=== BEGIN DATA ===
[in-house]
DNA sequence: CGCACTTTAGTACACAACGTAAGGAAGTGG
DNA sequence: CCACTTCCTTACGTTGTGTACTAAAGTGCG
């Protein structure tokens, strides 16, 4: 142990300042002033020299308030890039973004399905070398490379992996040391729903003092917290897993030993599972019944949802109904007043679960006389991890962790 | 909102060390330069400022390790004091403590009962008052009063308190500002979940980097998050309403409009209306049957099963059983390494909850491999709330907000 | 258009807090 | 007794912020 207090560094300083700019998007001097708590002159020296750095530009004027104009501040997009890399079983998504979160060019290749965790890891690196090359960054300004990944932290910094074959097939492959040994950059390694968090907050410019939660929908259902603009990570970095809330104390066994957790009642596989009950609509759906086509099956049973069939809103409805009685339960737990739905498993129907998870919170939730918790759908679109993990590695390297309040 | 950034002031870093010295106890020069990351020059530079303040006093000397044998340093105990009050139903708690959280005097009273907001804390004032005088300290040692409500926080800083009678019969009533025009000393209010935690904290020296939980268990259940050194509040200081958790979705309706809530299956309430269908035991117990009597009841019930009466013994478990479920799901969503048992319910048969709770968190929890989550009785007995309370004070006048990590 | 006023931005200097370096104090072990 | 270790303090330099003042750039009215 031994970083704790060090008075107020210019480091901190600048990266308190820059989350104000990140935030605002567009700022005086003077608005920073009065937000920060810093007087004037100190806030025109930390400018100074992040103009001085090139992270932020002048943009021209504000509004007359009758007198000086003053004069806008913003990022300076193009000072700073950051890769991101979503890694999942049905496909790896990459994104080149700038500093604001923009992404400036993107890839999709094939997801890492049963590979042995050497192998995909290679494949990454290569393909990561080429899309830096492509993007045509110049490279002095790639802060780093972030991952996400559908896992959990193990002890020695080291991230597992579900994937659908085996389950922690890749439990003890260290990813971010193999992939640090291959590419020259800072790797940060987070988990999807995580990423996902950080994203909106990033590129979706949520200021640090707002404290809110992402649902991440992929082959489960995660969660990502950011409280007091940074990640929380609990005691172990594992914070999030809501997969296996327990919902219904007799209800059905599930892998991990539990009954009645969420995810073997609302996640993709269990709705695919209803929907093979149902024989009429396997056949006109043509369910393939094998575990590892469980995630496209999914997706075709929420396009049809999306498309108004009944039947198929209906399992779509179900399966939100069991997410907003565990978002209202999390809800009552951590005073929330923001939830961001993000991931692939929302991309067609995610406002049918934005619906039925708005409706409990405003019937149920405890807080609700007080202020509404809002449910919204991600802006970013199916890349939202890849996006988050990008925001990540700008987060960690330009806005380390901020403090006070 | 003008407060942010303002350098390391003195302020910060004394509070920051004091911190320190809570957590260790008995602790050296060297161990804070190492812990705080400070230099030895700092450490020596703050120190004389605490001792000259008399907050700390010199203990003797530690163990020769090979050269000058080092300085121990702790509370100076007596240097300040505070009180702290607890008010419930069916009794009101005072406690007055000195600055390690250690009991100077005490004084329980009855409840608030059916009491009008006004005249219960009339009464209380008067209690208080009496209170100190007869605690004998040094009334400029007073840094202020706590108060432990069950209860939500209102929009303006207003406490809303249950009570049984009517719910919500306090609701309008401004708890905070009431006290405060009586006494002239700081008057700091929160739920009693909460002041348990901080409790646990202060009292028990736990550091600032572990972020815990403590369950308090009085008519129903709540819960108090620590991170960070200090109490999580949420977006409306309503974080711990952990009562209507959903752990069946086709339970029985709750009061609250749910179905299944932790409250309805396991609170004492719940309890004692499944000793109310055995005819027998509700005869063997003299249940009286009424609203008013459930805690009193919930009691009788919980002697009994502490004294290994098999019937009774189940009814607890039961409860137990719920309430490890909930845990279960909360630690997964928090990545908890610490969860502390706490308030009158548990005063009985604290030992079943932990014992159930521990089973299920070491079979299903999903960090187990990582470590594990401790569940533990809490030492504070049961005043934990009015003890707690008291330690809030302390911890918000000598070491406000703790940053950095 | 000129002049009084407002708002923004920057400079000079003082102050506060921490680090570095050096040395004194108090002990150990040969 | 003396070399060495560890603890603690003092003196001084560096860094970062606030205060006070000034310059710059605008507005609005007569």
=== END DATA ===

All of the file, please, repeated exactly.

[in-house]
DNA sequence: CGCACTTTAGTACACAACGTAAGGAAGTGG
DNA sequence: CCACTTCCTTACGTTGTGTACTAAAGTGCG
């Protein structure tokens, strides 16, 4: 142990300042002033020299308030890039973004399905070398490379992996040391729903003092917290897993030993599972019944949802109904007043679960006389991890962790 | 909102060390330069400022390790004091403590009962008052009063308190500002979940980097998050309403409009209306049957099963059983390494909850491999709330907000 | 258009807090 | 007794912020 207090560094300083700019998007001097708590002159020296750095530009004027104009501040997009890399079983998504979160060019290749965790890891690196090359960054300004990944932290910094074959097939492959040994950059390694968090907050410019939660929908259902603009990570970095809330104390066994957790009642596989009950609509759906086509099956049973069939809103409805009685339960737990739905498993129907998870919170939730918790759908679109993990590695390297309040 | 950034002031870093010295106890020069990351020059530079303040006093000397044998340093105990009050139903708690959280005097009273907001804390004032005088300290040692409500926080800083009678019969009533025009000393209010935690904290020296939980268990259940050194509040200081958790979705309706809530299956309430269908035991117990009597009841019930009466013994478990479920799901969503048992319910048969709770968190929890989550009785007995309370004070006048990590 | 006023931005200097370096104090072990 | 270790303090330099003042750039009215 031994970083704790060090008075107020210019480091901190600048990266308190820059989350104000990140935030605002567009700022005086003077608005920073009065937000920060810093007087004037100190806030025109930390400018100074992040103009001085090139992270932020002048943009021209504000509004007359009758007198000086003053004069806008913003990022300076193009000072700073950051890769991101979503890694999942049905496909790896990459994104080149700038500093604001923009992404400036993107890839999709094939997801890492049963590979042995050497192998995909290679494949990454290569393909990561080429899309830096492509993007045509110049490279002095790639802060780093972030991952996400559908896992959990193990002890020695080291991230597992579900994937659908085996389950922690890749439990003890260290990813971010193999992939640090291959590419020259800072790797940060987070988990999807995580990423996902950080994203909106990033590129979706949520200021640090707002404290809110992402649902991440992929082959489960995660969660990502950011409280007091940074990640929380609990005691172990594992914070999030809501997969296996327990919902219904007799209800059905599930892998991990539990009954009645969420995810073997609302996640993709269990709705695919209803929907093979149902024989009429396997056949006109043509369910393939094998575990590892469980995630496209999914997706075709929420396009049809999306498309108004009944039947198929209906399992779509179900399966939100069991997410907003565990978002209202999390809800009552951590005073929330923001939830961001993000991931692939929302991309067609995610406002049918934005619906039925708005409706409990405003019937149920405890807080609700007080202020509404809002449910919204991600802006970013199916890349939202890849996006988050990008925001990540700008987060960690330009806005380390901020403090006070 | 003008407060942010303002350098390391003195302020910060004394509070920051004091911190320190809570957590260790008995602790050296060297161990804070190492812990705080400070230099030895700092450490020596703050120190004389605490001792000259008399907050700390010199203990003797530690163990020769090979050269000058080092300085121990702790509370100076007596240097300040505070009180702290607890008010419930069916009794009101005072406690007055000195600055390690250690009991100077005490004084329980009855409840608030059916009491009008006004005249219960009339009464209380008067209690208080009496209170100190007869605690004998040094009334400029007073840094202020706590108060432990069950209860939500209102929009303006207003406490809303249950009570049984009517719910919500306090609701309008401004708890905070009431006290405060009586006494002239700081008057700091929160739920009693909460002041348990901080409790646990202060009292028990736990550091600032572990972020815990403590369950308090009085008519129903709540819960108090620590991170960070200090109490999580949420977006409306309503974080711990952990009562209507959903752990069946086709339970029985709750009061609250749910179905299944932790409250309805396991609170004492719940309890004692499944000793109310055995005819027998509700005869063997003299249940009286009424609203008013459930805690009193919930009691009788919980002697009994502490004294290994098999019937009774189940009814607890039961409860137990719920309430490890909930845990279960909360630690997964928090990545908890610490969860502390706490308030009158548990005063009985604290030992079943932990014992159930521990089973299920070491079979299903999903960090187990990582470590594990401790569940533990809490030492504070049961005043934990009015003890707690008291330690809030302390911890918000000598070491406000703790940053950095 | 000129002049009084407002708002923004920057400079000079003082102050506060921490680090570095050096040395004194108090002990150990040969 | 003396070399060495560890603890603690003092003196001084560096860094970062606030205060006070000034310059710059605008507005609005007569």